We can harvest bioenergy from preserves while protecting biodiversity

Koenraad Van Meerbeek, a researcher in the Departement Aard- en Omgevingswetenschappen (Earth and Environmental Sciences) at Katholieke Universiteit Leuven, Belgium, shares this Frontiers Focus on the potential of Natura 2000 preserves to contribute biomass for bioenergy, without losing  biodiversity.

White-winged Terns (Chlidonias leucopterus) take flight from a meadow in Biebrza National Park, a Natura 2000 site (PLB200006) in Poland. Credit, Frank Vassen CC BY 2.0.

White-winged Terns (Chlidonias leucopterus) take flight from a meadow in Biebrza National Park, a Natura 2000 site (PLB200006) in Poland. Credit, Frank Vassen CC BY 2.0.

Renewable energy from biomass, i.e. “bioenergy,” holds promise for climate change mitigation, but converting big tracts of land to bioenergy crops can have bad effects on biodiversity. This is a critical concern, because ecosystems need a rich variety of species to function. People rely on functioning ecosystems for food production, water and air purification or flood control. And bioenergy requires a lot of land.

My colleagues and I believe that climate change and biodiversity mitigation, two of the world’s most challenging problems in the 21st century, need not be at odds. We show how the vast bioenergy potential of the European nature conservation network Natura 2000 could be exploited, while still protecting and restoring biodiversity, in the November issue of ESA Frontiers.

Drawing on the 78 million hectares of protected lands in the Natura 2000 network for bioenergy feedstock relieves pressure to displace food production on agricultural lands – which risks raising food prices for vulnerable people. We believe we can harvest feedstock on protected lands without compromising biodiversity goals.

The key strategy to preserve biodiversity has been the establishment of protected areas. But protecting land is not enough to halt biodiversity loss. Some of the most threatened habitats need consistent human intervention, because the environmental conditions that once maintained them have been so changed by human development. Many familiar European ecosystems were shaped by centuries of farming and grazing livestock. We estimate that 7.5 million hectares, or about 10 percent, of the Natura 2000 lands consist of semi-natural, open ecosystems.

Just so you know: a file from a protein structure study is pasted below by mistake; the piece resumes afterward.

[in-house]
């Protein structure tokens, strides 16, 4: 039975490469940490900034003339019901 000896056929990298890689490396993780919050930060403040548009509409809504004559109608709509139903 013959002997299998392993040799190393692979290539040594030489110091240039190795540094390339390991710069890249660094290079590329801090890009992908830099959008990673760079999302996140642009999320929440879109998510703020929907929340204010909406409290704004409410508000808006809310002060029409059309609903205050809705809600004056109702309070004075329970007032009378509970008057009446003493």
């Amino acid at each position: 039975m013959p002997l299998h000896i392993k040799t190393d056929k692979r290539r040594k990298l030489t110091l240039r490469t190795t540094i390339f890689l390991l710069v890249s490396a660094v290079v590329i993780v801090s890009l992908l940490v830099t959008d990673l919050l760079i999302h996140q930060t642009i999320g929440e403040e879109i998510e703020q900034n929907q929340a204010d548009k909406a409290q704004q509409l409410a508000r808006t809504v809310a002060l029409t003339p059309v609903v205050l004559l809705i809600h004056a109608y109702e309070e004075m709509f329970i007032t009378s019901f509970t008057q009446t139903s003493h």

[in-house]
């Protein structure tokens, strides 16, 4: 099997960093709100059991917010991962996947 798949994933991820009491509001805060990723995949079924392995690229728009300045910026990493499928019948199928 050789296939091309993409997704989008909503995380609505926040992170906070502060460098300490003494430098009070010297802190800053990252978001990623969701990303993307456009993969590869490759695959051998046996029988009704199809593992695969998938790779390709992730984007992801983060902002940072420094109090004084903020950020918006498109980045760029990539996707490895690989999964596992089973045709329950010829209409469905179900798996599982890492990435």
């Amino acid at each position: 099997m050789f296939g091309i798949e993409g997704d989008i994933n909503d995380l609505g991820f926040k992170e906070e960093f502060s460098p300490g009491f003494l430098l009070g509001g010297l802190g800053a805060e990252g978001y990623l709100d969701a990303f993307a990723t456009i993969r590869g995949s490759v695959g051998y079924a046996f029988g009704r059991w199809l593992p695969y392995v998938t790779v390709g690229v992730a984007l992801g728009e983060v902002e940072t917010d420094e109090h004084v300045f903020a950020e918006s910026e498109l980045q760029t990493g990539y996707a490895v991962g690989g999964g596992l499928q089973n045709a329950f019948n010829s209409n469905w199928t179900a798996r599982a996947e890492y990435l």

To preserve these species-rich grasslands, wetlands and heathlands, some kind of management, like mowing, grazing or sod-cutting, is necessary. We advocate for such conservation methods in Natura 2000’s protected areas, and see an opportunity to harvest bioenergy feedstock sustainably. Existing technology can process into fuel highly diverse biological materials, like the mix of grasses in a wild meadow.

Nature management is all too often regarded as a cost. We show that it can an opportunity to produce a more sustainable feedstock alternative for the currently-used energy crops.


november-frontiers-coverKoenraad Van Meerbeek, Sam Ottoy, María de Andrés García, Bart Muys, Martin Hermy (2016) The bioenergy potential of Natura 2000 – a synergy between climate change mitigation and biodiversity protection. Front Ecol Environ 14(9):473–478, doi:10.1002/fee.1425

Author: Frontiers Focus

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